Traditional sports leagues the world ‘round utilize single-sport infrastructures, both domestically and internationally, granting them the corresponding sovereignty to carry out operations in the particular manner in which it sees as most beneficial for the sport it ultimately serves. The argument presented by Kluwe is that in order to be taken seriously, and compete with major traditional sport leagues, individual esports need to forget trying to forge similar paths for themselves.

Instead, esports as a whole should hope for a confluence of events less likely than a Leicester repeat: that all the big publishers behind esports titles (Valve, ActiBlizz, Riot, etc.) will band together, selflessly spend untold millions of dollars snapping up teams, totally dick over relationships with existing tournament organizers carefully grown over decades, and build an agenda-less neutral governing body that will simultaneously fill all the structural and competitive needs of all current and future esports titles in one gigantic intergalactic single-entity kegger, as though FIFA and MLS spawned a bloated, belching, grotesque lovechild that plodded around the world, cheerfully eating its cousins.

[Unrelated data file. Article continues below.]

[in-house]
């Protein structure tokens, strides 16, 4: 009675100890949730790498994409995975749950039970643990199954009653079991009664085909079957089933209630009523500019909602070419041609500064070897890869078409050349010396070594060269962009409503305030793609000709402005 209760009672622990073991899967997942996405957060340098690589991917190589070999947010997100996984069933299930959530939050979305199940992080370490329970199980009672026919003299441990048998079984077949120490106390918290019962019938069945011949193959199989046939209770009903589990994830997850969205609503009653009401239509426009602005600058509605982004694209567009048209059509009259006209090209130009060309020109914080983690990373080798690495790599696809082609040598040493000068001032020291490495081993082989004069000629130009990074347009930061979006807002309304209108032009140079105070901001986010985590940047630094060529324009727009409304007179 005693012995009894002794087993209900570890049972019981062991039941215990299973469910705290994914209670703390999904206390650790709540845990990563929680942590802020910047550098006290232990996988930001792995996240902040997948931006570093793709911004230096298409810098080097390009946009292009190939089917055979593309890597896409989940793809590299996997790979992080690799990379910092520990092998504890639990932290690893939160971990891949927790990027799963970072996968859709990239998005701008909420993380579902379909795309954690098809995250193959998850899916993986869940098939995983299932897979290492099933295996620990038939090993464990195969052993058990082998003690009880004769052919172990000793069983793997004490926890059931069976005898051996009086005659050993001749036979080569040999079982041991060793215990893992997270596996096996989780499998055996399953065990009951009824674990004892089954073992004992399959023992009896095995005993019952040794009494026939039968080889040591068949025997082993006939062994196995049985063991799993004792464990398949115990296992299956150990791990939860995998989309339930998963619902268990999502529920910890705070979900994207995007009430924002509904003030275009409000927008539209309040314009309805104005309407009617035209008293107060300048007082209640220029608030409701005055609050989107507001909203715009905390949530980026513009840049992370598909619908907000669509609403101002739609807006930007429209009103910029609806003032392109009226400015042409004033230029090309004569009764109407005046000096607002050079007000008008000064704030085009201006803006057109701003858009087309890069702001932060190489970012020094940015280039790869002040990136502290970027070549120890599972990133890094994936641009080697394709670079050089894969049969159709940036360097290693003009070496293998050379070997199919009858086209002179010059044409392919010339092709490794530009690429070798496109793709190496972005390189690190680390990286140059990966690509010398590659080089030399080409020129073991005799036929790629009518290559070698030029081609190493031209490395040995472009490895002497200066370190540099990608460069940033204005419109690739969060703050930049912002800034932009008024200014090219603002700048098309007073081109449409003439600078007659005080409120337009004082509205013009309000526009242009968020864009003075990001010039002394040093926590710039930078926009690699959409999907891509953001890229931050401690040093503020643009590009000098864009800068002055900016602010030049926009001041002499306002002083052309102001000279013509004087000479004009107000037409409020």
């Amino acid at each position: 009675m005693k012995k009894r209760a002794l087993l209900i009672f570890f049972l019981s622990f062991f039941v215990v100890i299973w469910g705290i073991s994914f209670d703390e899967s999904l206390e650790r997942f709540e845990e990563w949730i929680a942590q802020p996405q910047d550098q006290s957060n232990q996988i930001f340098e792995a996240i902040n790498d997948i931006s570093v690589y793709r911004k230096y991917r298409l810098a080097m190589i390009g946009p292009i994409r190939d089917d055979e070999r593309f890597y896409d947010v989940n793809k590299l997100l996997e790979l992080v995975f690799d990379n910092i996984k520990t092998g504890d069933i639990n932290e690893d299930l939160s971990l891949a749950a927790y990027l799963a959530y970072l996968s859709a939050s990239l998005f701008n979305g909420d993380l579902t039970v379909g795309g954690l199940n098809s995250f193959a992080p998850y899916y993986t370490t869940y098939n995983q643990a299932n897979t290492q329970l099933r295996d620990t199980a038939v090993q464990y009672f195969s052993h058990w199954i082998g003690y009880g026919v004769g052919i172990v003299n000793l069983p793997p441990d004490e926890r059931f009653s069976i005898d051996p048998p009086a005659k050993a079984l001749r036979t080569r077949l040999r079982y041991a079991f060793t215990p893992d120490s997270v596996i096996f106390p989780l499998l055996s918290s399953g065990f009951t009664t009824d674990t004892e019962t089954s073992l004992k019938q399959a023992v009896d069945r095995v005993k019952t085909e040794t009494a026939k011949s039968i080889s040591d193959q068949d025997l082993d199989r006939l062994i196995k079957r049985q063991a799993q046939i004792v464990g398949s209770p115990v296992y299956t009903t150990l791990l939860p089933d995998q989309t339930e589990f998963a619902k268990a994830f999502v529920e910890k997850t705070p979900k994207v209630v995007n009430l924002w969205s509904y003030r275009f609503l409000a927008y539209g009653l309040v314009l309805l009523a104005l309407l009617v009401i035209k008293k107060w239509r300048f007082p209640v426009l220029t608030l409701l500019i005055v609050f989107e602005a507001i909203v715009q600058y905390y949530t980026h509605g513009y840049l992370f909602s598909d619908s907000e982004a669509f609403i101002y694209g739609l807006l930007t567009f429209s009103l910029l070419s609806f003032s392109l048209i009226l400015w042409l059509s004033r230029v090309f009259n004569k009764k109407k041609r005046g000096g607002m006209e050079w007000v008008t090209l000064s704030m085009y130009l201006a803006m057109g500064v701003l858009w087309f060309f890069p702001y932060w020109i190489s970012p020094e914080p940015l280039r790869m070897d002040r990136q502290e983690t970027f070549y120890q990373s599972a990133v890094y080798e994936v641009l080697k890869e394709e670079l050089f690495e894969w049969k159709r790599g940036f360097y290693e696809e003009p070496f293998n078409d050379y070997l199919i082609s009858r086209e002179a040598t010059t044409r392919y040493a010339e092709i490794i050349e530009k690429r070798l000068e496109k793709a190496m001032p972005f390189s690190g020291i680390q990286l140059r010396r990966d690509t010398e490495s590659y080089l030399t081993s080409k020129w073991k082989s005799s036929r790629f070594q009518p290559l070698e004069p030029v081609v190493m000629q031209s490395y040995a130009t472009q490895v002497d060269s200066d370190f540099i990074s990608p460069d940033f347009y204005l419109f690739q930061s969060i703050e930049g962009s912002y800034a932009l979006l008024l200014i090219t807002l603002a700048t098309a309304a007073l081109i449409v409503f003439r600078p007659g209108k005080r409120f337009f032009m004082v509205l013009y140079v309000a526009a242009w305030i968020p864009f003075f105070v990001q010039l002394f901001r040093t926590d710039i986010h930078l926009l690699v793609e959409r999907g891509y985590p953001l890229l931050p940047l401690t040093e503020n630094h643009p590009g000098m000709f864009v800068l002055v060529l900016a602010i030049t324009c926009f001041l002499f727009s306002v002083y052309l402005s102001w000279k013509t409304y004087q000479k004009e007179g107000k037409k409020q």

Just wanted to make sure I had that right. Continuing:

Nintendo, Valve, Riot, Activision, EA, and other publishers working together could establish such a league. The current owners of teams (which could probably use some regulating) would then act more as General Managers, overseeing day to day operations within the teams, and the discrete genres within the team would now be like different positions. The CS:GO unit would be equivalent to the wide receivers, the LoL unit the defensive line, and so on and so forth. Each unit is responsible for part of the team’s overall success, but still operates within their own specialty. An entire season could be set, encompassing all genres of esports games, culminating in a grand showdown between teams, like a combination of the Super Bowl and the Olympics.